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In Law of Value and Theories of Value, Tiago Camarinha Lopes presents the genesis of Karl Marx’s understanding of the law of value by showing that the labor theory of value of utopian socialists and the utility theory of value of the Marginalist Revolution are equally hit by Marx’s Critique of Political Economy.

Following Marx’s distinction between classical and vulgar economy, Camarinha explains the difference between a reactionary and a progressive strand in the world of non-Marxian economics. Commonly portrayed as a dated work targeting the general framework of economic thought of the 19th century, Das Kapital appears here as the blueprint for the ongoing construction of economic science of the working class in any period of History.
Volume Editor: David Fasenfest
Marx Matters is an examination of how Marx remains more relevant than ever in dealing with contemporary crises. This volume explores how technical dimensions of a Marxian analytic frame remains relevant to our understanding of inequality, of exploitation and oppression, and of financialization in the age of global capitalism. Contributors track Marx in promoting emancipatory practices in Latin America, tackle how Marx informs issues of race and gender, explore current social movements and the populist turn, and demonstrate how Marx can guide strategies to deal with the existential environmental crises of the day. Marx matters because Marx still provides the best analysis of capitalism as a system, and his ideas still point to how society can organize for a better world.

Contributors are: Jose Bell Lara, Ashley J. Bohrer, Tom Brass, Rose M. Brewer, William K. Carroll, Penelope Ciancanelli, Raju J. Das, Ricardo A. Dello Buono, David Fasenfest, Ben Fine, Lauren Langman, Alfredo Saad-Filho, Vishwas Satgar, and William K. Tabb.
Far-Right Authoritarian Populist Discourses, Social Media and Critical Pedagogy
What does the backlash against Critical Race Theory, the Capitol insurrection, Trumpism, Twitter, and neo-Nazis have in common? This book delves deep into conservative social media and far-right extremist platforms to understand the revival and proliferation of far-right authoritarian populist discourses after Trump’s ascent to power. After the January 6th Capitol insurrection and the role social media have played in normalizing and promoting far-right populist authoritarianism, there is a renewed interest to study digital discursive aggression. Inspired by Critical Theory, Panayota Gounari masterfully uses Critical Discourse Studies to analyze social media data and articulate a discursive, pedagogical and historical project.
Translator: Ian Barnett
In Co-operative Struggles, Denise Kasparian expands the theoretical horizons regarding labour unrest by proposing new categories to make visible and conceptualize conflicts in the new worker co-operativism of the twenty-first century.
br/> After the depletion of neoliberal reforms at the dawn of the twenty-first century in Argentina, co-operativism gained momentum, mainly due to the recuperation of enterprises by their workers and state promotion of co-operatives through social policies. These new co-operatives became actors not just in production but in social struggle. Their peculiarity lies in the fact that they shape a socio-productive form not structured on wage relations: workers are at the same time members of the organisations. Why, how and by what cleavages and groupings do these co-operative workers without bosses come into conflict?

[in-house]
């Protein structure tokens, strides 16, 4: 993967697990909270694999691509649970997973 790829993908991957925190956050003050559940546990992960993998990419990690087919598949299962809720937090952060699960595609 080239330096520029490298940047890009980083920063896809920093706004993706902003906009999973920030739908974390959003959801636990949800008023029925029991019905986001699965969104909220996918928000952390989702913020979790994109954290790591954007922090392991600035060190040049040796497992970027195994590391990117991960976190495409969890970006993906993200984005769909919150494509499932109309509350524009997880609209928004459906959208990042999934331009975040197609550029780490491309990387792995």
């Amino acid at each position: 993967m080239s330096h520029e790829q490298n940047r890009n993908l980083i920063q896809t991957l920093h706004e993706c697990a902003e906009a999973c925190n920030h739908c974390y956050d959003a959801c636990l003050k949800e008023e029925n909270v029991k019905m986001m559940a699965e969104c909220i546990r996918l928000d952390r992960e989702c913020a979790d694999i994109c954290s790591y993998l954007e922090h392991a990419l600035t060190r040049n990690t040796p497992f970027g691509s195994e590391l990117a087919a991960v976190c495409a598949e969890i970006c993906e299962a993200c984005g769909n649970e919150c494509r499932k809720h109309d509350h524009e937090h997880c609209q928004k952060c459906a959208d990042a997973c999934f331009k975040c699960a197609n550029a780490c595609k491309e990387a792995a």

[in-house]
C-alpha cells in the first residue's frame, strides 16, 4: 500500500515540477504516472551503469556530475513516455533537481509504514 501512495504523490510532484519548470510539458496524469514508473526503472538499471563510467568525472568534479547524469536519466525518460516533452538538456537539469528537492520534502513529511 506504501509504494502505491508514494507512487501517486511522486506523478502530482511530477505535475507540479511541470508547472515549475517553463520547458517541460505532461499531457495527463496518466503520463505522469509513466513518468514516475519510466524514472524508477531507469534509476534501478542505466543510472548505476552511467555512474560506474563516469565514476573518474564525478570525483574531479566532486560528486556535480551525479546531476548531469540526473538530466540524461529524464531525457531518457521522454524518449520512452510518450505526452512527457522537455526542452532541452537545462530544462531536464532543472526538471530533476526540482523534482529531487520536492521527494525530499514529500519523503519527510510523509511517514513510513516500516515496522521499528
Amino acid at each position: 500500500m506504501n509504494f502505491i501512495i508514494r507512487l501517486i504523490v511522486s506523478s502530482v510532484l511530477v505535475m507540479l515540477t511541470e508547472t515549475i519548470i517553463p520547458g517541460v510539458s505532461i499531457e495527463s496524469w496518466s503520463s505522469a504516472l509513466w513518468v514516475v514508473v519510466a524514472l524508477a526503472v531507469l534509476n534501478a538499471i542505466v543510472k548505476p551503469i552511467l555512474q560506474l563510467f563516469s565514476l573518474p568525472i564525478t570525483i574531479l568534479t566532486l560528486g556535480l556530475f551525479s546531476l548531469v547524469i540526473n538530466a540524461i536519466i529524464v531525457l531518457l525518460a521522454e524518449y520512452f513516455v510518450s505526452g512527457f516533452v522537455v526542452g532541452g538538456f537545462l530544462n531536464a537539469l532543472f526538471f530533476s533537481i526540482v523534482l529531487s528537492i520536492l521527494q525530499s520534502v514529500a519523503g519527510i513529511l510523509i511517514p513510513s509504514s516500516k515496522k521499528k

Taking an analytic and historical approach, this work develops and defends Althusserian critical theory. This theory, it is argued, produces knowledge of how a particular class of people, in a particular time, in a particular place, is dominated, oppressed, or exploited. Moreover, without relying on a general notion of human emancipation, concrete critical theory can suggest political means for the alleviation of these conditions. Because it puts Althusser’s ideas in dialogue with contemporary social science and philosophy, the book as a whole makes contributions to Althusser studies, to Anglo-American political philosophy, and to current debates in the philosophy of the social sciences.
Controversies about History, Development and Revolution in Brazil is a critical exploration of the history of Brazilian economic thought in the light of the country’s own historical and political development. Editors Maria Malta, Jaime León, Carla Curty and Bruno Borja present an analytical interpretation of the facts, which reveals the power of debates constructing a genuinely Brazilian contribution to world economic thought on development, democracy, history, dependency, and revolution.
Resulting from 10 years of collective research, this book incorporates a new methodological proposal stemming from the strength and resilience of public research financed by the Brazilian people in quest of their own formative interpretation.

Contributors are: Bruno Borja, Carla Curty, Filipe Leite, Jaime León, Maria Malta, Larissa Mazolli, Alfredo Saad-Filho, and Wilson Vieira.